“Revenge is never a straight line. It’s a forest. And like a forest, it’s easy to lose your way. To get lost. To forget where you came in.”
“It’s mercy, compassion, and forgiveness I lack,” The Bride (Uma Thurman) plainly informs one of her assailants before she exacts revenge. “Not rationality.” Uh, really? Right off the bat, Quentin Tarantino’s Kill Bill, Volume 1 (not to be conflated with Kill Bill: Volume 2, which is longer but not quite as good) is an action film packed with snark and coolness. Uma Thurman is The Bride (codeman Black Mamba), who in the sepiatone opening scene is lying on the floor of a chapel in El Paso, Texas. She’s in a wedding dress, bleeding and pleading for her life. “It’s your baby,” she tells Bill (David Carradine, who has a bigger part in the second installment). He shoots her in the head.
Four years later, The Bride wakes up—midfuck, mind you—from a coma in the hospital. There’s no baby. She takes out a would-be rapist, Jasper (Jonathan Loughran), and an orderly named Buck (Michael Bowen), who pimped her out. Incidentally, Buck has a catchphrase that rhymes with his name—you figure it out. The Bride runs off with Buck’s truck, the “Pussy Wagon.” Once she gets her feet and legs moving, she sets out to settle a score—or six. First, though, she has to persuade retired master swordsmith Hattori Hanzō (Sonny Chiba), who runs a sushi bar in Okinawa, to make her a sword.
Kill Bill: Volume 1 is totally far fetched, but that’s not important. Like most Tarantino films, the emphasis here is on the characters and the action, not the plot; otherwise, two hours of not much more than a badass blonde babe methodically killing teammates who double-crossed her when she was a member of something called the Viper Assassination Squad wouldn’t work. Originally intended as one long film (http://killbill.wikia.com/wiki/Kill_Bill:_Vol._1), Kill Bill: Volume 1 depicts two of the paybacks: Vernita Green (Vivica A. Fox), who’s now a housewife and mother in suburban Los Angeles, and O’Ren Ishii (Lucy Liu), the head of the Tokyo Yakuza.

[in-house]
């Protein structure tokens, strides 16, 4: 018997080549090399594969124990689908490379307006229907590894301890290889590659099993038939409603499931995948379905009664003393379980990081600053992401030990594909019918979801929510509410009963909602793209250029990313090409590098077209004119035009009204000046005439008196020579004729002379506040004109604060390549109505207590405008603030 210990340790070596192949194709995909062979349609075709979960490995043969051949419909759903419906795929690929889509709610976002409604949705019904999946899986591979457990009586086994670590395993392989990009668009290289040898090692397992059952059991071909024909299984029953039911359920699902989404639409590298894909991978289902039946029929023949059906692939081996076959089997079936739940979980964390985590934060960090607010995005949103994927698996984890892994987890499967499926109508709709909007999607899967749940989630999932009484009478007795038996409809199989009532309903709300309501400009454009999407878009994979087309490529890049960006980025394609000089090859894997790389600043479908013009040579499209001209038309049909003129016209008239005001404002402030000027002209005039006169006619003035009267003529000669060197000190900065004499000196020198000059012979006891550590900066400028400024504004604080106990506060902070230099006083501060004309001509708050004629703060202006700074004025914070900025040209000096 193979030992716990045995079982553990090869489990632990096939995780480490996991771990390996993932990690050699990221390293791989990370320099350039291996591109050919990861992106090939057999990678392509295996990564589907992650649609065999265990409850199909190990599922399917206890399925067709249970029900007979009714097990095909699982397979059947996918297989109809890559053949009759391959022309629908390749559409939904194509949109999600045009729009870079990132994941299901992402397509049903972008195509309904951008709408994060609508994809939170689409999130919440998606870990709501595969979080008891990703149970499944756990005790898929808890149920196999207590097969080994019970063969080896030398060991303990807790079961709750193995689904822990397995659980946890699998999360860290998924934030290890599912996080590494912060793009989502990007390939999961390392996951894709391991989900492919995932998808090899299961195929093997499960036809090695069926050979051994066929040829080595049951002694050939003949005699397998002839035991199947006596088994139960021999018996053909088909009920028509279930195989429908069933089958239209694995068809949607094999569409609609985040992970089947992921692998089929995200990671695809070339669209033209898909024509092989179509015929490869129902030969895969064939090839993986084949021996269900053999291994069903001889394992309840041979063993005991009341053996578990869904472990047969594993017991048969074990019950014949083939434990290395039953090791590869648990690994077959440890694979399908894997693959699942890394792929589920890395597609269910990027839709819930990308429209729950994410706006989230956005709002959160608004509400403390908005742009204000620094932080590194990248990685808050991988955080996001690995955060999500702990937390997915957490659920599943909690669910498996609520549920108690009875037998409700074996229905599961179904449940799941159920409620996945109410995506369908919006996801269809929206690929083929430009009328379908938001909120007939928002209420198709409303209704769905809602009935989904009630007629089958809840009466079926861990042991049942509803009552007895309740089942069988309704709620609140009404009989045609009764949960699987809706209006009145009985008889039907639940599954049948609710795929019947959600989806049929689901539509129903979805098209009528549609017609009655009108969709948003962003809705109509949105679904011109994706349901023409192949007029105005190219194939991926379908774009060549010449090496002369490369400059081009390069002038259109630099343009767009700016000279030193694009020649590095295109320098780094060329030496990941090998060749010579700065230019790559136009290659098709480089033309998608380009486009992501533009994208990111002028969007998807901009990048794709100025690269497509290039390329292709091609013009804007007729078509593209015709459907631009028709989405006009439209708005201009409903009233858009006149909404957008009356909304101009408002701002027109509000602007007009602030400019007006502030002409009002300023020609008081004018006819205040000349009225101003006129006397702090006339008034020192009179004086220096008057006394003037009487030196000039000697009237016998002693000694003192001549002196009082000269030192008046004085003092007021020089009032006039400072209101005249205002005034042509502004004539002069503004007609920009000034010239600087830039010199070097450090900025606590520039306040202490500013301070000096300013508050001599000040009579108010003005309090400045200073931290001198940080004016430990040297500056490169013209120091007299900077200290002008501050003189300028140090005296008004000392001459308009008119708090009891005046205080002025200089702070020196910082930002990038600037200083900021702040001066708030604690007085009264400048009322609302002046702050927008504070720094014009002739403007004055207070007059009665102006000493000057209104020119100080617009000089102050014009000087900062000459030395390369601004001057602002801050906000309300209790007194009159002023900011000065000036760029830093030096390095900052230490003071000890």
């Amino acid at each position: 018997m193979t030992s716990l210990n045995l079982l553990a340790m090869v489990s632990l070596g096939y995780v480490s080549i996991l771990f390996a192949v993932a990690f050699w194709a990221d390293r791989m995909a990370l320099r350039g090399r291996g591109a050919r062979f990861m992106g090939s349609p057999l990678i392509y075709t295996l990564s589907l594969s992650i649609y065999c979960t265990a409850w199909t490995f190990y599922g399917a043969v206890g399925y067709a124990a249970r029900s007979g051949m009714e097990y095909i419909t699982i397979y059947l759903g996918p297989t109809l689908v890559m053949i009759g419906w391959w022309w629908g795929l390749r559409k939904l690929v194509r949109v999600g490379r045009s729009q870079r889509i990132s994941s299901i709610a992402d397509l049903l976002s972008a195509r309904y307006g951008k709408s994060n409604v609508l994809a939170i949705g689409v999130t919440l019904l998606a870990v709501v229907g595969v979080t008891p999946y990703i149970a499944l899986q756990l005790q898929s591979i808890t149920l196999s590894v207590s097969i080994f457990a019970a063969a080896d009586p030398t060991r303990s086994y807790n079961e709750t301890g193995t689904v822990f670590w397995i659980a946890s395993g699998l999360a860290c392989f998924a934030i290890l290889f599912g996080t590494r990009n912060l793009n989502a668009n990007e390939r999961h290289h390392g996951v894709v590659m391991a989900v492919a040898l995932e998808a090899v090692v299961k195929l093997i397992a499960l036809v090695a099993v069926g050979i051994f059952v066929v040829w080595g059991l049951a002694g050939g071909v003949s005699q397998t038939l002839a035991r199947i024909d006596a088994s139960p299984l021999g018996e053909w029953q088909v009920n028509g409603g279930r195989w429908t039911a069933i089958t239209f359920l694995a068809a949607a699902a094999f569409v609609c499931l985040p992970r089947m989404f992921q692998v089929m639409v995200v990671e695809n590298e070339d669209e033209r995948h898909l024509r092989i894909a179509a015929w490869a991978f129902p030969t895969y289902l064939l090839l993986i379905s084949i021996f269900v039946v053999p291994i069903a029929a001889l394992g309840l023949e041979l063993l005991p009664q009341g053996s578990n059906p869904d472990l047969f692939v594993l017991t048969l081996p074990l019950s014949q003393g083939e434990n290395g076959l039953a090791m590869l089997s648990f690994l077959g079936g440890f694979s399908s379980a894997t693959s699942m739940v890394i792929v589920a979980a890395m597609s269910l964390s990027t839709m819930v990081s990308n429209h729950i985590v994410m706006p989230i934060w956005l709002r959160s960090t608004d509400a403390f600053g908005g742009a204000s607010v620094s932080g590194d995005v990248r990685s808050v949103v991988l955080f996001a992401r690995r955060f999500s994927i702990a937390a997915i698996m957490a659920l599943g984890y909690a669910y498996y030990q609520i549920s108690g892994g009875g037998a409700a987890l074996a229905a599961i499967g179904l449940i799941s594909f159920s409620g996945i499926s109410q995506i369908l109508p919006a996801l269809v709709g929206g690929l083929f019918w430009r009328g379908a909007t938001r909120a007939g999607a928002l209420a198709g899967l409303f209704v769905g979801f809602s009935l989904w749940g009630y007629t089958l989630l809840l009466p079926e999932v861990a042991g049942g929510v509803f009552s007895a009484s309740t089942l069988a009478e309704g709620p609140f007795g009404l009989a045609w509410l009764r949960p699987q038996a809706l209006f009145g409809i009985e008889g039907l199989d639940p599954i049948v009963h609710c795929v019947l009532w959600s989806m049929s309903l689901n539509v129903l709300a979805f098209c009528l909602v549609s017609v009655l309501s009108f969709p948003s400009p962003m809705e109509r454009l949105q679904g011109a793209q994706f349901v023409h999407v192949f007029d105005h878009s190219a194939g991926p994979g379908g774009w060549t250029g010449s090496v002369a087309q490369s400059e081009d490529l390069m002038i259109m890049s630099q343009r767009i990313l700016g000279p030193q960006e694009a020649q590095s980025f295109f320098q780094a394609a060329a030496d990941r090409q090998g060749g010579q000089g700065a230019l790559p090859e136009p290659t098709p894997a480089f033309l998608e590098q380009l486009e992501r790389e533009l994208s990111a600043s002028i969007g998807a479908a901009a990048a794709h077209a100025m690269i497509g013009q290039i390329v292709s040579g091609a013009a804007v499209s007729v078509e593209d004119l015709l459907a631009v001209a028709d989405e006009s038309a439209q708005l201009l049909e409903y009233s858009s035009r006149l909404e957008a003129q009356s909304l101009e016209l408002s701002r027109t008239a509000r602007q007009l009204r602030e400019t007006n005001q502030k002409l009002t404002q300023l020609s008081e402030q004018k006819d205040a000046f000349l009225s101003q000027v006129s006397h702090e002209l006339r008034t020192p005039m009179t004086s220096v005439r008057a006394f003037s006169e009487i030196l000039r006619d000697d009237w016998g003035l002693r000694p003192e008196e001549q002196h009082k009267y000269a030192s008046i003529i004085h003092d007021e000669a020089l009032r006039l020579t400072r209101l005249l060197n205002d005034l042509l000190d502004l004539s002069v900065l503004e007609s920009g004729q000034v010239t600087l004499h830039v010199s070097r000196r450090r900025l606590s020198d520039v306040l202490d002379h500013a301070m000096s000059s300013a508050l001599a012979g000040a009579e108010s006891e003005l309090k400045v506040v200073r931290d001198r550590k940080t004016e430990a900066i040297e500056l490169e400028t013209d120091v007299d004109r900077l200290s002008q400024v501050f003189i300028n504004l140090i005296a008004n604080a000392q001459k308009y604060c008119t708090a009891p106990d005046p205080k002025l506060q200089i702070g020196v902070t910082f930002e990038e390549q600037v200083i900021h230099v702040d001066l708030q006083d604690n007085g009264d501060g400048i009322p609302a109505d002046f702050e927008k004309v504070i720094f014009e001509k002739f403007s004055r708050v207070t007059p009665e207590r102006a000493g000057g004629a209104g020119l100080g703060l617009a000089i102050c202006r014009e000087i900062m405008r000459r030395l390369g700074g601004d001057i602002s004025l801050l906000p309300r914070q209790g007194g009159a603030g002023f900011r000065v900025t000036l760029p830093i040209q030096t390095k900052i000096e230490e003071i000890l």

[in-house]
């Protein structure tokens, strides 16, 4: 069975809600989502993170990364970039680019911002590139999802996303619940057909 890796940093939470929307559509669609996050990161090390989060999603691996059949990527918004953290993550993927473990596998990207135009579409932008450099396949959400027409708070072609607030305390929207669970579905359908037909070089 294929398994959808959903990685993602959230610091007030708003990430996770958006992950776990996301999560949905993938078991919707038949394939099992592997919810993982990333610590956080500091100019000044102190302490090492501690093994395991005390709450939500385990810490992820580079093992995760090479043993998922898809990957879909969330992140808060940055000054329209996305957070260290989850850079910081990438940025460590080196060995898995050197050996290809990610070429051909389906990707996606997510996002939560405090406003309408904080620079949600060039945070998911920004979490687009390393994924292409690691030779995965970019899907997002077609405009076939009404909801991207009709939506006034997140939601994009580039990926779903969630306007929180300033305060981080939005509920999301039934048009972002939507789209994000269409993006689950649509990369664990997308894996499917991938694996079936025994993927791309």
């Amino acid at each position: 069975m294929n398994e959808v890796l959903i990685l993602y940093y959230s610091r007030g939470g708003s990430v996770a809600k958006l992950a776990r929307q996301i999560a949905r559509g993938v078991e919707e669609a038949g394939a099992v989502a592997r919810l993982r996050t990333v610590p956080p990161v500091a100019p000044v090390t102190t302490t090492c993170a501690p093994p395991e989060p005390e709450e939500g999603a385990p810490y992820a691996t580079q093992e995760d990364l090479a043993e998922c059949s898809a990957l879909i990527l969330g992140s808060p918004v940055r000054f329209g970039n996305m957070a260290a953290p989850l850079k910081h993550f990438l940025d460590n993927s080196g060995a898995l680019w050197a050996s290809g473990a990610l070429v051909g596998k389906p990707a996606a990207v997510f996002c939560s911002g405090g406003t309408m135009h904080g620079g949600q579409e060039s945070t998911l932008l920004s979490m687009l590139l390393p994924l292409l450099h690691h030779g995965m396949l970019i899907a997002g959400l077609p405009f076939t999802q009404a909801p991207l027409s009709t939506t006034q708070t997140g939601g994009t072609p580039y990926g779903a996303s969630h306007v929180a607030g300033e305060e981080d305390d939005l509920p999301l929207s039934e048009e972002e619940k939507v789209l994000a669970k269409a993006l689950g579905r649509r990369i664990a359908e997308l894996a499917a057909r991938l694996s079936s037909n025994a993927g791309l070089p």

Beautifully staged and shot, the violence is over the top yet perfectly choreographed. The scene at the House of Blue Leaves is eloquent right down to the blood in the snow. Tarantino plays around with the sequence of events and mixes genres including anime. He employs his penchant for sharp dialogue, snazzy settings with memorable names, and sick humor. Plus, he throws in cool music and clothes; Daryl Hannah dressed as a nurse, for example, is fucking fabulous! As a result, Kill Bill: Volume 1 is a dazzling bloodfest. It takes a certain type to love a film like this—and it’s one of my favorites.
With Julie Dreyfus, Chiaki Kuriyama, Gordon Liu, Michael Parks, James Parks, Sakichi Sato, Ambrosia Kelley
Production: A Band Apart
Distribution: Miramax Films
(Logan Theatre) A